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Friday, January 9, 2009
Mailbag: Seahawks and a 3-4 defense

By Mike Sando
ESPN.com

Posted by ESPN.com's Mike Sando

Hannan from Hershey, Pa., writes: Hey Mike, I've been reading your blog and I had this wacky thought for next year. What if the Seahawks switched to a 3-4 scheme with Jim Mora Jr.? Think about it, we have Kerney on one end, Jackson/Tapp on the other. We can let R. Bernard walk in free agency, I think Mebane has earned a starting job. J. Peterson can be our pass rushing OLB, while Hill (he must be resigned), Tatupu, and another ILB to be named (possibly DD Lewis) can stop the run. It's a crazy and bold idea, but to me it makes sense.

Mike Sando: The Seahawks are looking at coordinator candidates with 3-4 backgrounds, but Jim Mora will run the defense. His background is with the 4-3.

This sets up the possibility of at least running hybrid-type schemes or having the flexibility to use some 3-4 fronts and packages. I see no advantage in making a full conversion to a 3-4, based on the personnel and based on Mora's background.

Patrick Kerney and Darryl Tapp aren't nearly as big or physical as the typical 3-4 defensive ends. Brandon Mebane might be able to play the nose, but the rest of it would be a stretch on a full-time conversion, in my view.

Running a hybrid defense sounds good in theory, though I would rather have a defense play one style effectively than two styles less effectively.


Rich from Bellevue, Wash., writes: Heya, Mr. Mike. About the Cards-Panthers game this weekend. Everyone is talking about how the Cardinals' defense will have to match its intensity and discipline and all from last week in order to have a chance this week. But is that really realistic? How much of last week's heroic defensive effort was due to intensity and discipline, and how much was due to them having a "tell" that let them anticipate the snap? Since they won't have that against Carolina, how much of a chance do they really have to match up?

Mike Sando: The Cardinals' ability to get a jump off the snap helped but was not necessarily the difference in that game against the Falcons. More broadly, though, I do think it's unrealistic to expect the Arizona defense to have the same energy level for a full game, minus the home crowd. But we shall see.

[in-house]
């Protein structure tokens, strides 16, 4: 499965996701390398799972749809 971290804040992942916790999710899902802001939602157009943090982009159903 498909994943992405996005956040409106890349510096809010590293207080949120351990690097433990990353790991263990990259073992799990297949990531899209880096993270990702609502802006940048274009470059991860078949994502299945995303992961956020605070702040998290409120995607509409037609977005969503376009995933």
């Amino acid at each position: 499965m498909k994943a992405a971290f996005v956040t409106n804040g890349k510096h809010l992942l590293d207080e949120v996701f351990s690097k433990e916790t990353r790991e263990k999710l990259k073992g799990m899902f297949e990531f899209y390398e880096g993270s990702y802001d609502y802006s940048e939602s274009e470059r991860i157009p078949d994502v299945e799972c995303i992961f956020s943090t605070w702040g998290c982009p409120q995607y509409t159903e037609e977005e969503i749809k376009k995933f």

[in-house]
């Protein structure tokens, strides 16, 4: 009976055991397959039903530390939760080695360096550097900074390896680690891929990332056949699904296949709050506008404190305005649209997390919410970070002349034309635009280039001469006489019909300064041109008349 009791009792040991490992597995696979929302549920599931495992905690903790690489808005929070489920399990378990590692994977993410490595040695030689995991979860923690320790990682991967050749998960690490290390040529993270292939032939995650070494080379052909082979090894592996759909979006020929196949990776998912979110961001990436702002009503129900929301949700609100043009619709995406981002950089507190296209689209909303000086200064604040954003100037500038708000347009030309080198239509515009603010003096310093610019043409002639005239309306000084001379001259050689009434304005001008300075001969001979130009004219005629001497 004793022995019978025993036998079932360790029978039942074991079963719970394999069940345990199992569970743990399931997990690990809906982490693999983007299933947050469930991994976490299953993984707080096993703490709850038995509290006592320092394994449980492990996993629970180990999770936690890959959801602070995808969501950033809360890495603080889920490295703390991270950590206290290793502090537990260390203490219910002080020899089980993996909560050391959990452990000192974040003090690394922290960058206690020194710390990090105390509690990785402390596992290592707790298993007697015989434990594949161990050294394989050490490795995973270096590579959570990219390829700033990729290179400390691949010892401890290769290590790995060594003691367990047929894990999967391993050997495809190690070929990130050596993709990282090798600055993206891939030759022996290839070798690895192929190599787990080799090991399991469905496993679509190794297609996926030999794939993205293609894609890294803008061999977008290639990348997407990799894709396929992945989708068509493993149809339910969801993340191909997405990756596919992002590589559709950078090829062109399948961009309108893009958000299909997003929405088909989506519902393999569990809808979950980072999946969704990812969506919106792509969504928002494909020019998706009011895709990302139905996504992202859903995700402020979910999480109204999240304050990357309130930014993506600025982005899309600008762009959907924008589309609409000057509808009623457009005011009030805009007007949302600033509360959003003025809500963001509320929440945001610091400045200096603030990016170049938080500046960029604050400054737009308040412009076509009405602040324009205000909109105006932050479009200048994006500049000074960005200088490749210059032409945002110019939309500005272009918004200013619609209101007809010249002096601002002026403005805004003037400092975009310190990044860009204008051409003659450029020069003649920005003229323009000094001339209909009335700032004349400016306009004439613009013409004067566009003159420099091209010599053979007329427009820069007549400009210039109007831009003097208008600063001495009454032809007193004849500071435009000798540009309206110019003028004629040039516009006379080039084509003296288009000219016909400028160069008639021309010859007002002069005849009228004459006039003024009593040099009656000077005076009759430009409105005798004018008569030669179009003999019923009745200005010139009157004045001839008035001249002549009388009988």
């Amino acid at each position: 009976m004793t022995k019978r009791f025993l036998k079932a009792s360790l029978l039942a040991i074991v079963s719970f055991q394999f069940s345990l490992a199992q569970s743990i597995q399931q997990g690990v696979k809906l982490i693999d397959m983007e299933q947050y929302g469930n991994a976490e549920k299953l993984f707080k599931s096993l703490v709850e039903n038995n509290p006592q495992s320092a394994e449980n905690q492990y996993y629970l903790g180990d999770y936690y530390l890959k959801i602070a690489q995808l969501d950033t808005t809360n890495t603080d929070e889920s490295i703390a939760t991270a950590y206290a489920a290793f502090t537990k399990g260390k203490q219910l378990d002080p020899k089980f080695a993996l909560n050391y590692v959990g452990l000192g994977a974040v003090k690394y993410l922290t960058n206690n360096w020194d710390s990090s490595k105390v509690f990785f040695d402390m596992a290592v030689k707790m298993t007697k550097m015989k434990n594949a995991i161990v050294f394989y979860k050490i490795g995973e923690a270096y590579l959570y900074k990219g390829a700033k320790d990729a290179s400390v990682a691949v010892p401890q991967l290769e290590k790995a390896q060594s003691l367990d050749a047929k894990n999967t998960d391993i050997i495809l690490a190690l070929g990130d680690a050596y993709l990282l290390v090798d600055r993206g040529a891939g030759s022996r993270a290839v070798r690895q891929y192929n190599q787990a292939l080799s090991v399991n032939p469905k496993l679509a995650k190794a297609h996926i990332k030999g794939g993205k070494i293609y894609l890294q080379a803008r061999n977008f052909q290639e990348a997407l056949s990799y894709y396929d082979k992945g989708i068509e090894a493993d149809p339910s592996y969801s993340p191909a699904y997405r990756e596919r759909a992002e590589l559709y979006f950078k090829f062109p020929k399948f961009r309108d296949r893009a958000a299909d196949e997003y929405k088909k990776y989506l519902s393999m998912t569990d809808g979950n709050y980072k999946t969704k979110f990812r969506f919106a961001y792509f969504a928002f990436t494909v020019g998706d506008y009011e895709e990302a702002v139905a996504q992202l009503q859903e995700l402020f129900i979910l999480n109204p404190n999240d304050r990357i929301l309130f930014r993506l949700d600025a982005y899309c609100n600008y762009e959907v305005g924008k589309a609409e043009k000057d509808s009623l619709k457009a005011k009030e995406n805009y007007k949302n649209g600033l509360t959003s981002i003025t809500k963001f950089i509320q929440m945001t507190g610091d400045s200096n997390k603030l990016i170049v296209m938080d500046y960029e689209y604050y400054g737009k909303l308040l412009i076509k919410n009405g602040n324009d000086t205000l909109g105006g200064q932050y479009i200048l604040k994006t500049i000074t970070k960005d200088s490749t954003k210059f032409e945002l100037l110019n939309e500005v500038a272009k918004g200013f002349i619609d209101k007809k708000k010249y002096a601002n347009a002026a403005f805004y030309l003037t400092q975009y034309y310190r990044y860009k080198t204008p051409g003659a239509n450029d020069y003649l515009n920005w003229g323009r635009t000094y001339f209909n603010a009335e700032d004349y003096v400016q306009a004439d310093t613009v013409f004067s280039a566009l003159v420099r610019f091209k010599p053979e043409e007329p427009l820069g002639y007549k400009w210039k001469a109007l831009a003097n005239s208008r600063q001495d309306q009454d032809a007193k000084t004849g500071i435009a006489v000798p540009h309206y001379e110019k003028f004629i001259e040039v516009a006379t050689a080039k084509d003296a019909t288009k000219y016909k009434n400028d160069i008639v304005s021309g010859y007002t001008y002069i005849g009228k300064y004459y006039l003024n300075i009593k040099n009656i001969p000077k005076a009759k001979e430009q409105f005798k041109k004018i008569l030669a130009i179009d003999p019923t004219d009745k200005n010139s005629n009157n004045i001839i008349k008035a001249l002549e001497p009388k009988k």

Joe_cool585 from Davis, Calif., writes: Sando, following up with the Hall of Fame speculation piece written about the Cardinals players currently in the playoffs. My question to you is what NFC West players, if any, do you think are for sure Hall Of Fame worthy?

Mike Sando: Walter Jones could retire at any time and become a Hall of Famer. That might be all. Orlando Pace's recent injuries aren't helping, but he would be another candidate. Some of the younger players need to sustain their current high levels of play for several more years.


Steve from Bellingham, Wash., writes: Mike, Mike, Mike. Kurt Warner for the Hall of Fame? First, how many complete seasons should a quarterback play before he is even considered for the honor? What if we are generous and say three quarters of season is a full one? Do you think a quarterback with four such seasons under his belt is even worthy of consideration? Second, how should a quarterback's receiving talent be factored in? Consider the following comparison: the very best wide receiver that Matt Hasselbeck ever worked with was Darrell Jackson. Now here is a list of wide receivers that Warner has worked with in his career who are unquestionably -- UNQUESTIONABLY -- better than Jackson: Isaac Bruce, Torry Holt, Amani Toomer, Anquan Boldin, Larry Fitzgerald, and you could at least argue for Steve Breaston.

Neither Warner nor Hasselbeck have had much tight end talent to work with. Warner did have Shockey for a year in New York, and Hasselbeck had Carlson in '08.

Now for running backs as receivers. Warner had Marshall Faulk, Tiki Barber, and Edgerrin James. All three are unquestionably better receivers out of the backfield than anyone Hasselbeck has had to work with. In fact, you can make legitimate cases for all three of these to have been among the best receiving running backs of all time.

To complete the list of Hasselbeck's best ever receivers; Bobby Engram, Koren Robinson, Joe Jurevicius, Deion Branch. Jackson, Robinson, and Jurevicius all had by far their best seasons with Hasselbeck. Engram had some good years both in Chicago and seattle. Branch has been roughly as productive with Seattle (when healthy) as he was with Tom Brady. Bruce has been great with or without Warner. Holt has been great with or without Warner. Toomer has been great with or without Warner. Boldin has been great with or without Warner. Fitzgerald has been great with or without Warner. Faulk has been great with or without Warner. Barber has been great with or without Warner. James was better with Peyton Manning. Seriously, Warner isn't even the best quarterback in his division. Hall of Fame???